Alternatively, it is possible to mathematically “correct” post hoc measurements done on stretched images, but this again requires knowledge of the stretching factor as well as the angles of the measured and reference lines. 
Unfortunately, this potential error is difficult or impossible for a journal reviewer or reader to detect. In our experience, the vast majority of articles never mention consideration of the image aspect ratio. This may contribute to the low visibility of the problem, and likely to increase prevalence. It is impossible to know if authors of articles that show stretched OCT images carried out the measurements using correct aspect ratios. However, illustrations displaying “orthogonal” lines on stretched images, and use of image-manipulation software that does not account for stretched images or nonsquare pixels, suggest errant data. 
Our recommendation is for authors to include in the article details about whether the image aspect ratio was considered, and how. This could include showing the marking and measurement example illustrations using unstretched 1:1 images. 
Acknowledgments
Supported by National Institutes of Health Grants R01-EY023966, R01-EY025011, and R01-EY013178; Glaucoma Research Foundation (San Francisco, CA, USA); and Eye and Ear Foundation (Pittsburgh, PA, USA). The authors alone are responsible for the content and writing of the paper.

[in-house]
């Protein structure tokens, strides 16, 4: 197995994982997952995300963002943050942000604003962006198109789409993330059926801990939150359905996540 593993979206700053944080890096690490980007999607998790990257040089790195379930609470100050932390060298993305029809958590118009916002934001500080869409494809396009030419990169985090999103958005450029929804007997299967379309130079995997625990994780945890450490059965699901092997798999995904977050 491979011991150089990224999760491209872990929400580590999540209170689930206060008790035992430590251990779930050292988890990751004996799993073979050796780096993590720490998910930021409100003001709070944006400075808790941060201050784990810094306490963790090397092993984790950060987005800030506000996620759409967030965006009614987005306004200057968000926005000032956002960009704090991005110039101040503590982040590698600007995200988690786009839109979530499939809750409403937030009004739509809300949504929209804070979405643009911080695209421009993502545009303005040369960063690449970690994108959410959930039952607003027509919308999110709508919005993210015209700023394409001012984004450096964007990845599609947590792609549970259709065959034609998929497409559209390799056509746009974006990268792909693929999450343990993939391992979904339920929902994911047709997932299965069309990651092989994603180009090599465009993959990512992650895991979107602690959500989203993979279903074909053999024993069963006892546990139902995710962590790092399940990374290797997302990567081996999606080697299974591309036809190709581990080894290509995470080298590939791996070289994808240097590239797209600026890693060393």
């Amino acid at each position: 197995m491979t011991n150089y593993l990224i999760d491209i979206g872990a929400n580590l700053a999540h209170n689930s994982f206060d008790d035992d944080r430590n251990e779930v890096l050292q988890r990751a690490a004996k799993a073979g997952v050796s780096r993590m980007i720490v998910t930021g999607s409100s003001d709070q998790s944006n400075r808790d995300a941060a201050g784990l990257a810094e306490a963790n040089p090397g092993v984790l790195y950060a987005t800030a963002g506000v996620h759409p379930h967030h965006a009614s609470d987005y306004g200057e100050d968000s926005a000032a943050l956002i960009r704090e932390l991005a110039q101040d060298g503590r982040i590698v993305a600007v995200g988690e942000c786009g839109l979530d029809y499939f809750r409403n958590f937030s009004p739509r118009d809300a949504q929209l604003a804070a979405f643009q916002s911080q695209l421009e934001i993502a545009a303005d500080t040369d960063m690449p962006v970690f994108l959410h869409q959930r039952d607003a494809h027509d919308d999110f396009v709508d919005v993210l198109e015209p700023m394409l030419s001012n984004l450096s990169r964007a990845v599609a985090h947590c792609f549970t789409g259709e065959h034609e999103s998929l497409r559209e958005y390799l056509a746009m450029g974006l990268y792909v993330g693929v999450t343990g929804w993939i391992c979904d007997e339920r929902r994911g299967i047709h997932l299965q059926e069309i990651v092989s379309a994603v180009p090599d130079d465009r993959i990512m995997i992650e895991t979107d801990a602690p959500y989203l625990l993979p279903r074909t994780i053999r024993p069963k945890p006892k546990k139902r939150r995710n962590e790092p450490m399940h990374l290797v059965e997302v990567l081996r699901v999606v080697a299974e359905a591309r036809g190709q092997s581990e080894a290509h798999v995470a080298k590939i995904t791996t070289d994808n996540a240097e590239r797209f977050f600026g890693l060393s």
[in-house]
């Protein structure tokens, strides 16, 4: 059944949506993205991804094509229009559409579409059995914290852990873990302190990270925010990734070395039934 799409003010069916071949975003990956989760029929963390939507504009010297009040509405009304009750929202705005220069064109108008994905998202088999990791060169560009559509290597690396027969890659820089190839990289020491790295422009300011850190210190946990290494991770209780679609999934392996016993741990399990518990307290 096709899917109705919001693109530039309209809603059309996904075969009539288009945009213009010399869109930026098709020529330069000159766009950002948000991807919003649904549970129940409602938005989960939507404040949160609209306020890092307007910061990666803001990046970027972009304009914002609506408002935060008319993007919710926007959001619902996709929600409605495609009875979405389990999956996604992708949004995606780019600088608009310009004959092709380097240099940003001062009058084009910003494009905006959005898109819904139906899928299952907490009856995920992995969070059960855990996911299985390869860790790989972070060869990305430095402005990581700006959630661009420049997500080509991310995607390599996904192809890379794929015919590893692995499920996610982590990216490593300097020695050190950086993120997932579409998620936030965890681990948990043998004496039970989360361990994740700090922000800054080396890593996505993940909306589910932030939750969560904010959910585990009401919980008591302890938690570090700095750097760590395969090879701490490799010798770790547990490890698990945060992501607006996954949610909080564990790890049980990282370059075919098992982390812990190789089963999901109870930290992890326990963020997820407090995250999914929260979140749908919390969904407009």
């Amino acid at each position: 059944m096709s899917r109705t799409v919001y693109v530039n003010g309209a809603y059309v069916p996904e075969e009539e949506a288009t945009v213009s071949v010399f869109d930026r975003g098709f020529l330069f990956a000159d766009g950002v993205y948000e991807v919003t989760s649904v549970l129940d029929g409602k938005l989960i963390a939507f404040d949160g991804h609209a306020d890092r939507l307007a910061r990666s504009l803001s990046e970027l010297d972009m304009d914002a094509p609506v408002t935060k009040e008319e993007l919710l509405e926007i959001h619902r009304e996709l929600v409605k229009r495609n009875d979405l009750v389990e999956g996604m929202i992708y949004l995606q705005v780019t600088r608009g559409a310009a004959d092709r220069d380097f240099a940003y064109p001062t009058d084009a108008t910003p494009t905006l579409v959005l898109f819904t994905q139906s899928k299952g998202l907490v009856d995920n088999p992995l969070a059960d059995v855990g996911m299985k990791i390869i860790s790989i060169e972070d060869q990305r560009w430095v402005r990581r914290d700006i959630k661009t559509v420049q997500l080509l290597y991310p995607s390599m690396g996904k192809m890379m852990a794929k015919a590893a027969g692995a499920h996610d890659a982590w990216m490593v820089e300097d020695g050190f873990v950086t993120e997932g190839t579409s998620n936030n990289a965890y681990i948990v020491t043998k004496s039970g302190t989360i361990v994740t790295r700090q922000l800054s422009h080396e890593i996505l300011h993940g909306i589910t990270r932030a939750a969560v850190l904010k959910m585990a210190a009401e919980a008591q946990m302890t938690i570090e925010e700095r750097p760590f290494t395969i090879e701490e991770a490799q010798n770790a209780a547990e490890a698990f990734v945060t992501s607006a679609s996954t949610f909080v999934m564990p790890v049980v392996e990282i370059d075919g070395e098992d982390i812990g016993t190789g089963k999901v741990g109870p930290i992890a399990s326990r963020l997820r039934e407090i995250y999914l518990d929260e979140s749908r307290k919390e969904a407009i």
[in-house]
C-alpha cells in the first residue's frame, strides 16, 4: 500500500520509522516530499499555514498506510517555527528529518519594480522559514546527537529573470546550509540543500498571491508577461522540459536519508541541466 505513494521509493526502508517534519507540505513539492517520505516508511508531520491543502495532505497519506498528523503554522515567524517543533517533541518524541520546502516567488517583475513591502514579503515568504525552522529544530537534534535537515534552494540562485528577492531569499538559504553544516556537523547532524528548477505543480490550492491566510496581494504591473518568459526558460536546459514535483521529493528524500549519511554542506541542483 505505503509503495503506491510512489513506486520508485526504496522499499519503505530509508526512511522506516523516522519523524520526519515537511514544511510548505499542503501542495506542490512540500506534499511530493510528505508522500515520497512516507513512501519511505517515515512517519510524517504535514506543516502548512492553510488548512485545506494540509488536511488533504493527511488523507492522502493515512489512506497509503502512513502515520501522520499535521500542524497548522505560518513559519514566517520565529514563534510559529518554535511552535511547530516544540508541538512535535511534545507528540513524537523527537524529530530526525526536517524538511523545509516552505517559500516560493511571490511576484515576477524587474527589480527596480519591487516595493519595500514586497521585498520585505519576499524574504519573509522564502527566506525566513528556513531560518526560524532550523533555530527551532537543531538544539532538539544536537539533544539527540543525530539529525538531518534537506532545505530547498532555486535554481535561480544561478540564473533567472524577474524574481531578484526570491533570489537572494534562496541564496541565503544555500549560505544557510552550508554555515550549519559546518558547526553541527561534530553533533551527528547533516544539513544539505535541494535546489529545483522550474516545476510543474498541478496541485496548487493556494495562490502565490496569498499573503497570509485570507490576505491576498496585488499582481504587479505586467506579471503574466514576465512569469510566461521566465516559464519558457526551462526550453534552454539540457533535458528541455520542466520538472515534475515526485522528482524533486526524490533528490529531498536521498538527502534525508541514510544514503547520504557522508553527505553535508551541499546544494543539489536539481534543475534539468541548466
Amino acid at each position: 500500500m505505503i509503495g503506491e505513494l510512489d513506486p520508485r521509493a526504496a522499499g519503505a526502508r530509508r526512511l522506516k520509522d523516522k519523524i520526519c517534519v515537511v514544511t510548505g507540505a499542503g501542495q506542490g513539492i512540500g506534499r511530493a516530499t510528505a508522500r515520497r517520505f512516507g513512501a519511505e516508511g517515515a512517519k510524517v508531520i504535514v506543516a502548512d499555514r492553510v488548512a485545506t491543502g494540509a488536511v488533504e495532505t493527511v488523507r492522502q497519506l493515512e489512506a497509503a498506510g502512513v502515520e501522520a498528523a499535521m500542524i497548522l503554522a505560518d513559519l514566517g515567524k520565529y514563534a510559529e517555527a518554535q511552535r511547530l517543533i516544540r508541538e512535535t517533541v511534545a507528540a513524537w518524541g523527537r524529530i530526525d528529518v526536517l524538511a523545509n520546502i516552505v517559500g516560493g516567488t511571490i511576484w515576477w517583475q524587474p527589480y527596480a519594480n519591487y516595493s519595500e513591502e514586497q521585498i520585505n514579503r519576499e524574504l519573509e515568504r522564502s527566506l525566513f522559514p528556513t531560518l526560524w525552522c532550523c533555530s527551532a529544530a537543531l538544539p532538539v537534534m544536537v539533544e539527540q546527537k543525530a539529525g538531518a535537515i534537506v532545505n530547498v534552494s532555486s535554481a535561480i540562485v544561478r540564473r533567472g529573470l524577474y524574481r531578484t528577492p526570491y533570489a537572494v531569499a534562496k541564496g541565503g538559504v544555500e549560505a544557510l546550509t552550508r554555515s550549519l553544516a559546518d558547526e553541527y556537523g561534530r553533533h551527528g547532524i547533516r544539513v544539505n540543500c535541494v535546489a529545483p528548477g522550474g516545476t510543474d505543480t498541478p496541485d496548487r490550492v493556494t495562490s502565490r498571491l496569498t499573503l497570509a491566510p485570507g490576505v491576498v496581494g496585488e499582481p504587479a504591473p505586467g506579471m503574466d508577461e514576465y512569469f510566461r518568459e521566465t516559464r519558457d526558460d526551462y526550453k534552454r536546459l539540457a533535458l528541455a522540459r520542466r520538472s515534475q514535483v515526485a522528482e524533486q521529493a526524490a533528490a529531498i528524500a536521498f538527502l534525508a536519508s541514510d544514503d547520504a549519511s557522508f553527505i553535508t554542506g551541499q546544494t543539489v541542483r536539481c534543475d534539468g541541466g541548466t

Disclosure: I.A. Sigal, None; J.S. Schuman, P; H. Ishikawa, None; L. Kagemann, None; G. Wollstein, None 
Figure
 
Illustrating the error of measuring lamina cribrosa depth on stretched images. On the left side, a B-scan through the ONH stretched 3:1 in the axial direction, as presented by Spectralis. On the top right, the same B-scan, corrected to a 1:1 spatial aspect ratio. Overlaid on both images are lines corresponding to the BMO reference level (red), anterior lamina cribrosa boundary (blue), and lamina depth (green in the stretched image, yellow and dashed in the nonstretched). On the bottom right are shown only the lines, magnified to ease visualization. Whereas the green and red lines are perpendicular in the stretched image, this is not the case in the nonstretched image. Hence, the green line does not represent the correct lamina depth relative to the BMO plane. This difference can be substantial. In this case, the yellow line is approximately 30% shorter than the green line.
Figure
 
Illustrating the error of measuring lamina cribrosa depth on stretched images. On the left side, a B-scan through the ONH stretched 3:1 in the axial direction, as presented by Spectralis. On the top right, the same B-scan, corrected to a 1:1 spatial aspect ratio. Overlaid on both images are lines corresponding to the BMO reference level (red), anterior lamina cribrosa boundary (blue), and lamina depth (green in the stretched image, yellow and dashed in the nonstretched). On the bottom right are shown only the lines, magnified to ease visualization. Whereas the green and red lines are perpendicular in the stretched image, this is not the case in the nonstretched image. Hence, the green line does not represent the correct lamina depth relative to the BMO plane. This difference can be substantial. In this case, the yellow line is approximately 30% shorter than the green line.